For one thing, people aren’t genetically programmed to turn down calories.  Human DNA is programmed to ward against scarcity:  If food is available, eat it, and human DNA hasn’t changed much in thousands of years.  It certainly hasn’t changed in the last 30 years, although lifestyles have changed dramatically.

The audience laughed when the film pictured cavemen devouring a wild pig.  You really wouldn’t expect people of that time to take two bites and say I’m full now, says the narrator.  Humans are genetically programmed to eat what’s available while it’s available, she says.

And for thousands of years that worked out just fine since food wasn’t reliably plentiful, and it took a certain amount of effort to acquire it.

That’s the biology in a nutshell:  People are designed for a world of scarcity where food is not easily available, and it takes a substantial expenditure of energy to get it.  Humans are programmed to survive in a hunter gatherer world that no longer exists, at least in most cultures.

Enter agriculture.  Humans became farmers.  And, historically speaking, shortly after that, industrialized agriculture developed, at least in the U.S.  By the early twentieth century, the federal government had made cheap, plentiful food a priority.  But what to do with it?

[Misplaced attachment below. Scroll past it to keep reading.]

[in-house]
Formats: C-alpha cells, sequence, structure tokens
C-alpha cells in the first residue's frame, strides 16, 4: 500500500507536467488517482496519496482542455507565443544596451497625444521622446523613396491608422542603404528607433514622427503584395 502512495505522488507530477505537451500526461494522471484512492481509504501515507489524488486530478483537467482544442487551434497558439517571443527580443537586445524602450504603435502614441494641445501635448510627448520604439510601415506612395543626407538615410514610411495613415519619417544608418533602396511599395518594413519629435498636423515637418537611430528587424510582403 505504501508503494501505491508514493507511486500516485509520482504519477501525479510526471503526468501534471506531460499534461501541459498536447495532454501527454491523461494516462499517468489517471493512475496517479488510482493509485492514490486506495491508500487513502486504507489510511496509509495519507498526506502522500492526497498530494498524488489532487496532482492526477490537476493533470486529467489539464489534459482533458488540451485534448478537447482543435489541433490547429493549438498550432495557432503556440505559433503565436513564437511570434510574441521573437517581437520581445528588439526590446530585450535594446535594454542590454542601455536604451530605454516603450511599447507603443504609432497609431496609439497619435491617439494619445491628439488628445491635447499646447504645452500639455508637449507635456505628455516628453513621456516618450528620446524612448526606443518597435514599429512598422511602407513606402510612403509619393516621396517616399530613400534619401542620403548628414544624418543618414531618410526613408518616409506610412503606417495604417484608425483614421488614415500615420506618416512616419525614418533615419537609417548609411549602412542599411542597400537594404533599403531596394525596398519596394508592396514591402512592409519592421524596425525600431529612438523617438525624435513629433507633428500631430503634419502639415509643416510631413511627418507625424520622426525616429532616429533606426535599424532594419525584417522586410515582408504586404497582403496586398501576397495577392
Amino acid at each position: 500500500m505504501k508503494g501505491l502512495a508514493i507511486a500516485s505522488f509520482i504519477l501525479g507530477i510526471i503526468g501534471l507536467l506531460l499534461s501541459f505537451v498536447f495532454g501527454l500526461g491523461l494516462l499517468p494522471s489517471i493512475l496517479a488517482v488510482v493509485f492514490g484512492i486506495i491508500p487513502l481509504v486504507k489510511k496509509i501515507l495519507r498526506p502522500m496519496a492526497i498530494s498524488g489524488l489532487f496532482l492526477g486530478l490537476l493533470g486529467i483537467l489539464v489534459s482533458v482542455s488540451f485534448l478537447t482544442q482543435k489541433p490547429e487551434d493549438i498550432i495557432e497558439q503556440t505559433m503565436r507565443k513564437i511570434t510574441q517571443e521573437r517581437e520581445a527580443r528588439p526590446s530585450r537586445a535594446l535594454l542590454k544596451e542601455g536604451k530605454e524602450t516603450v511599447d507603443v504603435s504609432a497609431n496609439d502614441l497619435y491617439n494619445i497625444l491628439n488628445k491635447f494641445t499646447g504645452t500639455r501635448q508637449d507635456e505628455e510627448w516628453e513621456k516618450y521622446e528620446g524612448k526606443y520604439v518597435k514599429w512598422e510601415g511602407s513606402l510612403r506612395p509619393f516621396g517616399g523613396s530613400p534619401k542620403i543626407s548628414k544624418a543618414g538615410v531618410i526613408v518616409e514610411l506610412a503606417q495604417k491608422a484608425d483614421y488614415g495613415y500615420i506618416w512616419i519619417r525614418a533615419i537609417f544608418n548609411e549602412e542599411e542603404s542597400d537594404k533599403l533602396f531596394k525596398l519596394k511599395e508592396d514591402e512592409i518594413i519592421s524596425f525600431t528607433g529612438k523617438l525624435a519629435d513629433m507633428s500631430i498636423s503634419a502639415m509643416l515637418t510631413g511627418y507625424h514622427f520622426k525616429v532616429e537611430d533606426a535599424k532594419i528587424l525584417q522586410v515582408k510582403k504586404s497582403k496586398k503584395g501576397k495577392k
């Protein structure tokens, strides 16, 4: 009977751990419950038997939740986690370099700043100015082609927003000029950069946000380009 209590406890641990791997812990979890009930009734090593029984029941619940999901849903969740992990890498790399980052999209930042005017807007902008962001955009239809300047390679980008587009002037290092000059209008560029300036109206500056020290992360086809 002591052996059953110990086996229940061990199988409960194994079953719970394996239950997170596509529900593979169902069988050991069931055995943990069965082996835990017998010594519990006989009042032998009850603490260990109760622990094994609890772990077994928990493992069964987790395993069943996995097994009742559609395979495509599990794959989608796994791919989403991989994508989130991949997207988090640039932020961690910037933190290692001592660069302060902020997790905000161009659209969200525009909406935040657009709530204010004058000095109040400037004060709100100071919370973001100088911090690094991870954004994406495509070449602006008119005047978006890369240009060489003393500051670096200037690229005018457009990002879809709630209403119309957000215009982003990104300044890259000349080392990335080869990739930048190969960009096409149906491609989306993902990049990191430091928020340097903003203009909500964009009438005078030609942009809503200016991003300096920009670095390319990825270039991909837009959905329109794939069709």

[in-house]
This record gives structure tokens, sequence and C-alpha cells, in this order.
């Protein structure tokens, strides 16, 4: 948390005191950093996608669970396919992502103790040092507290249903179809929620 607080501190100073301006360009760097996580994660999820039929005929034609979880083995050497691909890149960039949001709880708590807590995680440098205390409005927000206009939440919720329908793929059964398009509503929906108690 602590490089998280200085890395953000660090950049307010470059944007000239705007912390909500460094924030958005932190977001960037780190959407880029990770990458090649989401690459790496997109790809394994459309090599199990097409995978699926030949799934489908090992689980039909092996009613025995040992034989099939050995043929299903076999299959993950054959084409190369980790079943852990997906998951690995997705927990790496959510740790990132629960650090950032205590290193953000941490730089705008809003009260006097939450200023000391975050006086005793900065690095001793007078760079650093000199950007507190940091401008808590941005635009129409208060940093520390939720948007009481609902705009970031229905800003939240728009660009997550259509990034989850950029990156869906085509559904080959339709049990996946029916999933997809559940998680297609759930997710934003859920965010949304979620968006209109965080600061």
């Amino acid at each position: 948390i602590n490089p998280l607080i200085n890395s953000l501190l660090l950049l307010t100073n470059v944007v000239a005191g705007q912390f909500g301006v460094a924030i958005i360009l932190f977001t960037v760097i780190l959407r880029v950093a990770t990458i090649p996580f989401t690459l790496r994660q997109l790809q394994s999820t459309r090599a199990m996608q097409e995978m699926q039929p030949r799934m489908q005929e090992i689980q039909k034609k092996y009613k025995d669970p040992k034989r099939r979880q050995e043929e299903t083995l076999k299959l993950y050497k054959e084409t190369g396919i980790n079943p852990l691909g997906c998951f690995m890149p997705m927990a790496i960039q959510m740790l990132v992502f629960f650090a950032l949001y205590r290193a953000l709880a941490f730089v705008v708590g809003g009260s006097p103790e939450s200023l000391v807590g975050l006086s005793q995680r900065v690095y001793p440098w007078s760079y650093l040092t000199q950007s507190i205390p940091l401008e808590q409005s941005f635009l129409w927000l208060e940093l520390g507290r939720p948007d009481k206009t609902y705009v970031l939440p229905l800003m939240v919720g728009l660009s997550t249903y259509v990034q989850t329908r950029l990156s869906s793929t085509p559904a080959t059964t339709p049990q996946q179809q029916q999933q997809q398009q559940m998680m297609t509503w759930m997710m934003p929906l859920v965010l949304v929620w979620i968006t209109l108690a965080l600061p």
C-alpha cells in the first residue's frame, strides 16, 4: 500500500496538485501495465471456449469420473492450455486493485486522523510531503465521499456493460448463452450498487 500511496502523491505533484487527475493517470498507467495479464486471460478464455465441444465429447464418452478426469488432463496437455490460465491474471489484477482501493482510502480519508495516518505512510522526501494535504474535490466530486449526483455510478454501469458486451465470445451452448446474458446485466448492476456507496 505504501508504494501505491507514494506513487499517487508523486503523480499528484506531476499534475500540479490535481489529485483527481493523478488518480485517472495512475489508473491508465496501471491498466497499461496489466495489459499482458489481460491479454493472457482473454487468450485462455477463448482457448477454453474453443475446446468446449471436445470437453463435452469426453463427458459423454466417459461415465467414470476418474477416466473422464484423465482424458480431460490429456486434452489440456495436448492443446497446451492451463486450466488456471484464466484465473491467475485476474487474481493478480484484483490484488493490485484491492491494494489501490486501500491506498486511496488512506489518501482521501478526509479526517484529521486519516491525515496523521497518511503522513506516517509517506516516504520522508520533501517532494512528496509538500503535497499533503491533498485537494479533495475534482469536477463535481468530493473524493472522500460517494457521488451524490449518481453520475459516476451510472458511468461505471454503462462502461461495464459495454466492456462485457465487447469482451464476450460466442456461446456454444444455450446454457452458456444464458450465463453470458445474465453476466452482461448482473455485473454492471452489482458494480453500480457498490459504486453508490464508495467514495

What’s followed is a glut of corn and soy in the U.S., the film asserts, a glut that’s subsidized and is used to produce cheap, and unhealthy, food:  beef fed by cheap grain, sodas sweetened by cheap corn syrup, cookies, crackers, and snack foods that pack a high caloric punch and little nutrition.  The food the nation produces in mass quantities is inexpensive compared to fruits and vegetables, which receives no government subsidies.

It gets worse.

Humans became sedentary.  Instead of cultivating crops or doing other manual labor, they began to sit in front of screens, more and more screens all the time.  In fact, Americans are using less calories per day than in 1970, but consuming more.

And then came marketing.

Obesity goes up as income goes down, the film says.  In part, that’s because people are programmed to acquire as many calories as possible for the dollar.  The dollar menu at a fast food restaurant is a lure for poor families because it saves time, and it saves money.

The film goes on to note these grim numbers:  The profit margin for a soft drink is 90 percent.  The profit margin for fruits and vegetables is 10 percent.  Naturally, companies being in the business of making money, heavily market their most profitable products.